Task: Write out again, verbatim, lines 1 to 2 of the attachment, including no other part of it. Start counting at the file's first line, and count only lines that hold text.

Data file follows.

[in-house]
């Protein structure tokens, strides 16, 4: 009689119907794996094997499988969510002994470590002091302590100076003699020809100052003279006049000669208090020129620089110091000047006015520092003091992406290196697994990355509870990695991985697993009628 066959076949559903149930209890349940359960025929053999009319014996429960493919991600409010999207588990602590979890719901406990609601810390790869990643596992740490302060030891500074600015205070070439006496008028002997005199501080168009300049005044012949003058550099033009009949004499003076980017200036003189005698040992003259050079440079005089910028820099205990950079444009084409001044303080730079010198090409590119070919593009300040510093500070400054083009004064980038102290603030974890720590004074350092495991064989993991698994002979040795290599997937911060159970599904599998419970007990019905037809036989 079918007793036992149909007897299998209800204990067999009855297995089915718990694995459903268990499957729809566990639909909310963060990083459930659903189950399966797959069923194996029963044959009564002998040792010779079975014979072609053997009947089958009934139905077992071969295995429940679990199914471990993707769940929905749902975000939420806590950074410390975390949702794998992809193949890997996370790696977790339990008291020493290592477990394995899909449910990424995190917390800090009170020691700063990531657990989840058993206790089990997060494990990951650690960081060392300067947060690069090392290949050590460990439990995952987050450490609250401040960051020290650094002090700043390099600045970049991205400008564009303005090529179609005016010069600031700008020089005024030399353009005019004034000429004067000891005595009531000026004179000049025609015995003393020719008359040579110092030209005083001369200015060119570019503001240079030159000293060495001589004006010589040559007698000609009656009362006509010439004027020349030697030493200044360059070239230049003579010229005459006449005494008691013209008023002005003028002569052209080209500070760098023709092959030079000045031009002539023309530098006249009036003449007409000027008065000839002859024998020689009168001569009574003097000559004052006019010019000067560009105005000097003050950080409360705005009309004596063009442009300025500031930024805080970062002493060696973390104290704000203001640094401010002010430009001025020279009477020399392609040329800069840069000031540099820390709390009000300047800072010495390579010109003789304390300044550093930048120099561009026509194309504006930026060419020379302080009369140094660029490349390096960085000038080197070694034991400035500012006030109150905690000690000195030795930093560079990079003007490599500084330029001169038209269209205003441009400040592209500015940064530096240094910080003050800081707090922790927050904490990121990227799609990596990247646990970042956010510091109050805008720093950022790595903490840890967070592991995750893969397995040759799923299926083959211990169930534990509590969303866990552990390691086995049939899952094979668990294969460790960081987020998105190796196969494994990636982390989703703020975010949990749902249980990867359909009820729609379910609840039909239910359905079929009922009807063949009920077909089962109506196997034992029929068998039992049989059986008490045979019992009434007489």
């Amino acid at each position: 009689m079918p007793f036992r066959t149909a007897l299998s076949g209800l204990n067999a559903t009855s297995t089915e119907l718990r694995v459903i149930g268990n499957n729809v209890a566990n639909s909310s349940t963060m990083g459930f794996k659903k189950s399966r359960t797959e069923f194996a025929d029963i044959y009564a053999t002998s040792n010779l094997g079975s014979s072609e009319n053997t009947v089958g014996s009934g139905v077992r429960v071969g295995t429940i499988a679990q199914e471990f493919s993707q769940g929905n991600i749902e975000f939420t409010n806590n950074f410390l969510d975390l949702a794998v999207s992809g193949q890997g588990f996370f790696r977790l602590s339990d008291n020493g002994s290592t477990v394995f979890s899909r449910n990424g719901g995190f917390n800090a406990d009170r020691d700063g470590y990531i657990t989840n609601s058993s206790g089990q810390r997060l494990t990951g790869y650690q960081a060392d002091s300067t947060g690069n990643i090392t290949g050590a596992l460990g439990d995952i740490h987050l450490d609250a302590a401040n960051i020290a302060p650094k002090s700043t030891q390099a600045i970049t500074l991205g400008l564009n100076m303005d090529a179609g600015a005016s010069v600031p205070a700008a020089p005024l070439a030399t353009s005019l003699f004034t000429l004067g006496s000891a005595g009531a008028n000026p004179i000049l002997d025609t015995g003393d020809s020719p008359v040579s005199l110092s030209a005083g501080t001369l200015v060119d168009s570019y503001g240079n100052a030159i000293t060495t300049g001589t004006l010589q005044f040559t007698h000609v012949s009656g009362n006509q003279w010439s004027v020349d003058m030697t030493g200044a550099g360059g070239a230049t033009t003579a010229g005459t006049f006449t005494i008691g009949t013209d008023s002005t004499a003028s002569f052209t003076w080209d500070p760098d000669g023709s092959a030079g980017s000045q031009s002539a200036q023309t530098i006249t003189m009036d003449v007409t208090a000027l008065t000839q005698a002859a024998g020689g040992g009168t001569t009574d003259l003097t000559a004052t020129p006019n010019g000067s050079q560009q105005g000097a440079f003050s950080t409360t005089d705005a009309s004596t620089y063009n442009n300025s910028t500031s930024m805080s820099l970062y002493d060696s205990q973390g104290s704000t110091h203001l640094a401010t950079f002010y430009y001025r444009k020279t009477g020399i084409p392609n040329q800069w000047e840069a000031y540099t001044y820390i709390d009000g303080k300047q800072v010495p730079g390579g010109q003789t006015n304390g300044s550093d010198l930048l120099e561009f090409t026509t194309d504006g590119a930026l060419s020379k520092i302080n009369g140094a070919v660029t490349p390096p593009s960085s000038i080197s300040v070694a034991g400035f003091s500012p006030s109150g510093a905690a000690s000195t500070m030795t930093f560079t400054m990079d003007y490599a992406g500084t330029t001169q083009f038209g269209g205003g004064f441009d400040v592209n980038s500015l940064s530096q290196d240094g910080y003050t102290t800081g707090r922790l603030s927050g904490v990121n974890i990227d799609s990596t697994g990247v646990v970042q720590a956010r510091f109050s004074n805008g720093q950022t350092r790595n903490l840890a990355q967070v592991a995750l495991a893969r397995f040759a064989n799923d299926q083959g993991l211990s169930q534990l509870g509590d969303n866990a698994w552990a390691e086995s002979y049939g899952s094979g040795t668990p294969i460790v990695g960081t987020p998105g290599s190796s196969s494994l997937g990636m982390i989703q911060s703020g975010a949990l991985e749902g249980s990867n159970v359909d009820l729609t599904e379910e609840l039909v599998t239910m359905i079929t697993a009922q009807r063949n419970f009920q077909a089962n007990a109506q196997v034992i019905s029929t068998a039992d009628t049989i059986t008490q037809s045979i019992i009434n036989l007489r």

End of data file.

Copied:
[in-house]
């Protein structure tokens, strides 16, 4: 009689119907794996094997499988969510002994470590002091302590100076003699020809100052003279006049000669208090020129620089110091000047006015520092003091992406290196697994990355509870990695991985697993009628 066959076949559903149930209890349940359960025929053999009319014996429960493919991600409010999207588990602590979890719901406990609601810390790869990643596992740490302060030891500074600015205070070439006496008028002997005199501080168009300049005044012949003058550099033009009949004499003076980017200036003189005698040992003259050079440079005089910028820099205990950079444009084409001044303080730079010198090409590119070919593009300040510093500070400054083009004064980038102290603030974890720590004074350092495991064989993991698994002979040795290599997937911060159970599904599998419970007990019905037809036989 079918007793036992149909007897299998209800204990067999009855297995089915718990694995459903268990499957729809566990639909909310963060990083459930659903189950399966797959069923194996029963044959009564002998040792010779079975014979072609053997009947089958009934139905077992071969295995429940679990199914471990993707769940929905749902975000939420806590950074410390975390949702794998992809193949890997996370790696977790339990008291020493290592477990394995899909449910990424995190917390800090009170020691700063990531657990989840058993206790089990997060494990990951650690960081060392300067947060690069090392290949050590460990439990995952987050450490609250401040960051020290650094002090700043390099600045970049991205400008564009303005090529179609005016010069600031700008020089005024030399353009005019004034000429004067000891005595009531000026004179000049025609015995003393020719008359040579110092030209005083001369200015060119570019503001240079030159000293060495001589004006010589040559007698000609009656009362006509010439004027020349030697030493200044360059070239230049003579010229005459006449005494008691013209008023002005003028002569052209080209500070760098023709092959030079000045031009002539023309530098006249009036003449007409000027008065000839002859024998020689009168001569009574003097000559004052006019010019000067560009105005000097003050950080409360705005009309004596063009442009300025500031930024805080970062002493060696973390104290704000203001640094401010002010430009001025020279009477020399392609040329800069840069000031540099820390709390009000300047800072010495390579010109003789304390300044550093930048120099561009026509194309504006930026060419020379302080009369140094660029490349390096960085000038080197070694034991400035500012006030109150905690000690000195030795930093560079990079003007490599500084330029001169038209269209205003441009400040592209500015940064530096240094910080003050800081707090922790927050904490990121990227799609990596990247646990970042956010510091109050805008720093950022790595903490840890967070592991995750893969397995040759799923299926083959211990169930534990509590969303866990552990390691086995049939899952094979668990294969460790960081987020998105190796196969494994990636982390989703703020975010949990749902249980990867359909009820729609379910609840039909239910359905079929009922009807063949009920077909089962109506196997034992029929068998039992049989059986008490045979019992009434007489």